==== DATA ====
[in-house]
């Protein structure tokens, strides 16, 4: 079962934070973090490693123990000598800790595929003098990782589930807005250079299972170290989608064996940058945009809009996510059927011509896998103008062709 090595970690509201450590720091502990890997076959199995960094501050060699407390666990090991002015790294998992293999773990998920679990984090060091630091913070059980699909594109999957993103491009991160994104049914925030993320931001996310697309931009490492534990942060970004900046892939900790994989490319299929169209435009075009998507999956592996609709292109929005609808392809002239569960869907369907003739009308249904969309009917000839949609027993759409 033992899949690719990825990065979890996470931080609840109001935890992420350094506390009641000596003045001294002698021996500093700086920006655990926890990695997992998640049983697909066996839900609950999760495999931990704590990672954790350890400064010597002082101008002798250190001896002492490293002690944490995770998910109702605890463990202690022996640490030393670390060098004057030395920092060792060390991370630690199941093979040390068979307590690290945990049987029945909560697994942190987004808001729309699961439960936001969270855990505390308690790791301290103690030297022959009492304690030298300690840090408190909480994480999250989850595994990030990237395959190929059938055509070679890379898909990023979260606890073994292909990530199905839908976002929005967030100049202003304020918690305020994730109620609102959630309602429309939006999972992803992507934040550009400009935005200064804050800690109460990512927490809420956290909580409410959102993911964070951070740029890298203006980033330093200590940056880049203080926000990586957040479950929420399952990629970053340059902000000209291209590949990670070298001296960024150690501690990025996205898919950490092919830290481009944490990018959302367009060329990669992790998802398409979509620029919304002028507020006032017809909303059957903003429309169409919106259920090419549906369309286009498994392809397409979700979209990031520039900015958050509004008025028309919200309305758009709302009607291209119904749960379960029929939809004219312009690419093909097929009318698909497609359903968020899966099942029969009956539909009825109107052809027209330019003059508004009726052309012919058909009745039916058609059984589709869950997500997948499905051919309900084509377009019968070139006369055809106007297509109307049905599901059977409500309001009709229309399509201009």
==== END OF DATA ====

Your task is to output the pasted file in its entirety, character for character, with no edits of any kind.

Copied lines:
[in-house]
């Protein structure tokens, strides 16, 4: 079962934070973090490693123990000598800790595929003098990782589930807005250079299972170290989608064996940058945009809009996510059927011509896998103008062709 090595970690509201450590720091502990890997076959199995960094501050060699407390666990090991002015790294998992293999773990998920679990984090060091630091913070059980699909594109999957993103491009991160994104049914925030993320931001996310697309931009490492534990942060970004900046892939900790994989490319299929169209435009075009998507999956592996609709292109929005609808392809002239569960869907369907003739009308249904969309009917000839949609027993759409 033992899949690719990825990065979890996470931080609840109001935890992420350094506390009641000596003045001294002698021996500093700086920006655990926890990695997992998640049983697909066996839900609950999760495999931990704590990672954790350890400064010597002082101008002798250190001896002492490293002690944490995770998910109702605890463990202690022996640490030393670390060098004057030395920092060792060390991370630690199941093979040390068979307590690290945990049987029945909560697994942190987004808001729309699961439960936001969270855990505390308690790791301290103690030297022959009492304690030298300690840090408190909480994480999250989850595994990030990237395959190929059938055509070679890379898909990023979260606890073994292909990530199905839908976002929005967030100049202003304020918690305020994730109620609102959630309602429309939006999972992803992507934040550009400009935005200064804050800690109460990512927490809420956290909580409410959102993911964070951070740029890298203006980033330093200590940056880049203080926000990586957040479950929420399952990629970053340059902000000209291209590949990670070298001296960024150690501690990025996205898919950490092919830290481009944490990018959302367009060329990669992790998802398409979509620029919304002028507020006032017809909303059957903003429309169409919106259920090419549906369309286009498994392809397409979700979209990031520039900015958050509004008025028309919200309305758009709302009607291209119904749960379960029929939809004219312009690419093909097929009318698909497609359903968020899966099942029969009956539909009825109107052809027209330019003059508004009726052309012919058909009745039916058609059984589709869950997500997948499905051919309900084509377009019968070139006369055809106007297509109307049905599901059977409500309001009709229309399509201009």